The owner of a condominium project sued Exeter alleging substantial defects in the design and construction of the condominiums. Exeter reported the claim to its CGL carrier, Scottsdale which agreed to defend Exeter under the usual reservation of rights. After 14 months of defending Exeter, Scottsdale disclaimed coverage on the basis of the work product exclusion.
Exeter sued for a declaration that it was entitled to a defense from Scottsdale. In response Scottsdale filed a motion for summary judgment contending that the alleged property damage was excluded under the policy.The trial court denied Scottsdale’s motion which was reversed on appeal.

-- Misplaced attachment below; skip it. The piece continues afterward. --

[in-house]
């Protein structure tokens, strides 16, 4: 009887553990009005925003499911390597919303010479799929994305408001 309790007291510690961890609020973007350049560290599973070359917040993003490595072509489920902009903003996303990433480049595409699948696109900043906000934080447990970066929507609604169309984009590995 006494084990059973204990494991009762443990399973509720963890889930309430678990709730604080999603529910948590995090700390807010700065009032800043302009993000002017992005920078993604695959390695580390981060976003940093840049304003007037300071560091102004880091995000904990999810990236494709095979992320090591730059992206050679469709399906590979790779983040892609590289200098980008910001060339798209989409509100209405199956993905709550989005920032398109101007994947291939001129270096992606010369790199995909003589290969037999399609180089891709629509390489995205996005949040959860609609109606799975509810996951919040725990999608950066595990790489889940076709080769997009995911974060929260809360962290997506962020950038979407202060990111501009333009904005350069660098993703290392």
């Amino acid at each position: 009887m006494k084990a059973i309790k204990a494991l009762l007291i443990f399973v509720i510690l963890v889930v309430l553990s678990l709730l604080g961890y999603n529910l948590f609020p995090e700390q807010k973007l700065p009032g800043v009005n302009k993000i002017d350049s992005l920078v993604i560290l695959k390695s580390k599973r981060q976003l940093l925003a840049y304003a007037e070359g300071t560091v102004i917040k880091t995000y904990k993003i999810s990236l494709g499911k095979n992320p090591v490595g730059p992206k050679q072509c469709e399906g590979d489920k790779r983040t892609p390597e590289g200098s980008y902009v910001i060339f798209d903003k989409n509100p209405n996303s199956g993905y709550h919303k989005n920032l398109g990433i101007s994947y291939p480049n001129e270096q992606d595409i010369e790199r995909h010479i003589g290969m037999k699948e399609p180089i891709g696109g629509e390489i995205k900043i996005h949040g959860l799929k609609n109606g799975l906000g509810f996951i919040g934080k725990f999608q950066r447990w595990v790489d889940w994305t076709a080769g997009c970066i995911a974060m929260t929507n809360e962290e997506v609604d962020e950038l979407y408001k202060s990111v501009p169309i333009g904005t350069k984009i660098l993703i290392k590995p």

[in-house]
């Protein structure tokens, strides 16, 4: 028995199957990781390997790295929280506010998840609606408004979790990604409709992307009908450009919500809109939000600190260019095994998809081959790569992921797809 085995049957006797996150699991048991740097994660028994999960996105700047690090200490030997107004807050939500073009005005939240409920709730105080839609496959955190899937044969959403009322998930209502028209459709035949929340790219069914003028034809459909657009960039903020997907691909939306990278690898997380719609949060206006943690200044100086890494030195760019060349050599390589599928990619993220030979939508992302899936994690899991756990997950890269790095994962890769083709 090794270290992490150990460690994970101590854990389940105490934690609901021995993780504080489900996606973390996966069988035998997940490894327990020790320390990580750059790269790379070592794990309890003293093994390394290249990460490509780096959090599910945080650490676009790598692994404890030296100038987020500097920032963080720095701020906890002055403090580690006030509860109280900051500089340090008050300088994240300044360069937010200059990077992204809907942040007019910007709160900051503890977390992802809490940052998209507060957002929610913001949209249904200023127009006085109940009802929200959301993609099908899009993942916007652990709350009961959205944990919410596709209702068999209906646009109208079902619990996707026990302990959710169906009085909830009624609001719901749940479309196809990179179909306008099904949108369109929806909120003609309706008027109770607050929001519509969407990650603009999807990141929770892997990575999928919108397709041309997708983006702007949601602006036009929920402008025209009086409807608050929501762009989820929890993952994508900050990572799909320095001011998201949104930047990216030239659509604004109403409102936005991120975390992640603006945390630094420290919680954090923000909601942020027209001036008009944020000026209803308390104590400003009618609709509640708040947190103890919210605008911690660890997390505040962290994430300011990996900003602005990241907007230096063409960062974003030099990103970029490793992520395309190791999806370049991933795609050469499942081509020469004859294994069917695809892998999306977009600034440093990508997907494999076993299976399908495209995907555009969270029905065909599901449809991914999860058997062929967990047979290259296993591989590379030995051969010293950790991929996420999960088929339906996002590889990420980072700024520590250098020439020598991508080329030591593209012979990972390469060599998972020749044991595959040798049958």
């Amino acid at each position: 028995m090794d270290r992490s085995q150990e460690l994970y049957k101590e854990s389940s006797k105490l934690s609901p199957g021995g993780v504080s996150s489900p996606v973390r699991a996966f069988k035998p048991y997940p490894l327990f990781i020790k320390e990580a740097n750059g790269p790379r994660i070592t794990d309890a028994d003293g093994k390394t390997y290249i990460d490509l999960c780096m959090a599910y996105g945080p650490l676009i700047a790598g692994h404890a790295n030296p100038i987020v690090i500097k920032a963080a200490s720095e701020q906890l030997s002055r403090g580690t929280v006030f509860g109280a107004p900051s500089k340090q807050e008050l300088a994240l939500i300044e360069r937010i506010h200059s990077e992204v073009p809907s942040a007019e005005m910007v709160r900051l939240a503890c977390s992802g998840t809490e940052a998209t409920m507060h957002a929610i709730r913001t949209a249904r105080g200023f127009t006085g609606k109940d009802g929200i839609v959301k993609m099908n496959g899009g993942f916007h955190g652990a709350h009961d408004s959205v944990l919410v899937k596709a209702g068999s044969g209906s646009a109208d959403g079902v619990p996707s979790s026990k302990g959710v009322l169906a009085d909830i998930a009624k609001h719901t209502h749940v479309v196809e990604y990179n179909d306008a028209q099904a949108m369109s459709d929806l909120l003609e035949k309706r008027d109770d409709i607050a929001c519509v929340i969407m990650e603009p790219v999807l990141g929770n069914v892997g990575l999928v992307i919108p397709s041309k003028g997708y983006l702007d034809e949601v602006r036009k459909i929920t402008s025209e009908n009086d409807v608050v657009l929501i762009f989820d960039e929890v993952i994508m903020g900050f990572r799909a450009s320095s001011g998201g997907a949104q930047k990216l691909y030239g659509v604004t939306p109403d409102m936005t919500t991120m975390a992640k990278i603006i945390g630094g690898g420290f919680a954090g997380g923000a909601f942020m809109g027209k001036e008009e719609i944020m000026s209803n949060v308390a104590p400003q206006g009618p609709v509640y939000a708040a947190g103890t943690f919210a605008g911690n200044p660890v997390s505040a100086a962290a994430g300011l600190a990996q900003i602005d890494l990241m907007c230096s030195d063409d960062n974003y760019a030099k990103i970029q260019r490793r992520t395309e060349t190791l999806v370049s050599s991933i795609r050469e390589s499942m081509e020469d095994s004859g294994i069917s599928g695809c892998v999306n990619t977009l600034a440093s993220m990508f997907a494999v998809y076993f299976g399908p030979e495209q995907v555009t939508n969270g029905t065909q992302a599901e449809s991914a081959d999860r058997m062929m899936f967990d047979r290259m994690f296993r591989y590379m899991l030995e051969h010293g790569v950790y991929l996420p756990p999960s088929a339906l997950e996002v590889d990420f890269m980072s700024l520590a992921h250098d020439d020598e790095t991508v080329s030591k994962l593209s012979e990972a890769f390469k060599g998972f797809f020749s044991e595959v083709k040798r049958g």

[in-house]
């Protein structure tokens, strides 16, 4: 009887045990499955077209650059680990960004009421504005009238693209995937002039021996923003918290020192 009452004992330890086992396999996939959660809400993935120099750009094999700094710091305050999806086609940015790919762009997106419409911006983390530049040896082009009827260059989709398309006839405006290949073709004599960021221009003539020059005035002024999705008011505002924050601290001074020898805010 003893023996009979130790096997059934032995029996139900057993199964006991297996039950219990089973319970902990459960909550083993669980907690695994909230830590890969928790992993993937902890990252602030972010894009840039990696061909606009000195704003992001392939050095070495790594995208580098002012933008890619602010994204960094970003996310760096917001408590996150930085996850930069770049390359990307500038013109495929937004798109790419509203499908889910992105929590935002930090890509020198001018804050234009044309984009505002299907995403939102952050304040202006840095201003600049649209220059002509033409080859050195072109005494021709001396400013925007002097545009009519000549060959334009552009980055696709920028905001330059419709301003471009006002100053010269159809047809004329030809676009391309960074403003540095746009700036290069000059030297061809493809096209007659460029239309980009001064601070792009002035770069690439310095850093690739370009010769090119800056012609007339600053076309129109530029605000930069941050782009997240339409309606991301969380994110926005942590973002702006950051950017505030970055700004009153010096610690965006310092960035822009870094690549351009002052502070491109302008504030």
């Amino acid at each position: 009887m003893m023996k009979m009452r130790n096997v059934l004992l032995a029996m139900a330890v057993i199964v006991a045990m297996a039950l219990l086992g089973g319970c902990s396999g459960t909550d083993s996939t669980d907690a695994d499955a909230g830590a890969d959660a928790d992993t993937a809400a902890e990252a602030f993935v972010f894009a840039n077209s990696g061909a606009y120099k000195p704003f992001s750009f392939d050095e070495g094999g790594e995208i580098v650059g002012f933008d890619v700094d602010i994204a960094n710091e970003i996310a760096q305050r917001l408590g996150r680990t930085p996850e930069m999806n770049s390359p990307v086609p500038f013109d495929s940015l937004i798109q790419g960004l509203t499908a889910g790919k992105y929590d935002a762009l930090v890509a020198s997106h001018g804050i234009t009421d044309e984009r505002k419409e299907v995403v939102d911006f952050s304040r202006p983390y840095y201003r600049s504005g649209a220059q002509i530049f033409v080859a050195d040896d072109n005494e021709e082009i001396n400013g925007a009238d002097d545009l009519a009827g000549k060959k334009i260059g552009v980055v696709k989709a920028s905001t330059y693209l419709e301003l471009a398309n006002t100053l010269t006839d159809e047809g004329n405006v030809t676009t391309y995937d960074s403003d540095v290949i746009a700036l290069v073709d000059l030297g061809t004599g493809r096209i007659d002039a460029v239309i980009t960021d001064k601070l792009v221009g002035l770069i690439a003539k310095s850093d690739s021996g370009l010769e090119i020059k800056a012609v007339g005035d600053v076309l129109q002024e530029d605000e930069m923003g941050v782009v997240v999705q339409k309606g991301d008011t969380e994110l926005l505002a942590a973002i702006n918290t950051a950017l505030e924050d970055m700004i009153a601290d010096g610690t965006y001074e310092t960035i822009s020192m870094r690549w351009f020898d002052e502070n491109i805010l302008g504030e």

Per the appellate court, the allegations principally arose out of construction work performed by Exeter or its subcontractors.
“CGL policies like the one in this case are not intended to provide indemnification to contractors for claims that their work product is defective.”
“Thus because the complaint seeks relief for conduct that falls solely and exclusively under the work product exclusions of the CGL policies, and the damages sought therein do not arise from an occurrence resulting in damage to property distinct from the work of Exeter or its hired subcontractors, Scottsdale is not obligated to provide Exeter with a defense or to indemnify it in the underlying action.”
Two points worth noting:
(1) A GCL policy is not a substitute for a performance bond which is the insurance product intended to protect owners from defects in contractors’ work product, and
(2) the work product exclusion does not apply if there is an allegation of damage to property, in the slightest amount, other than the contractor’s work.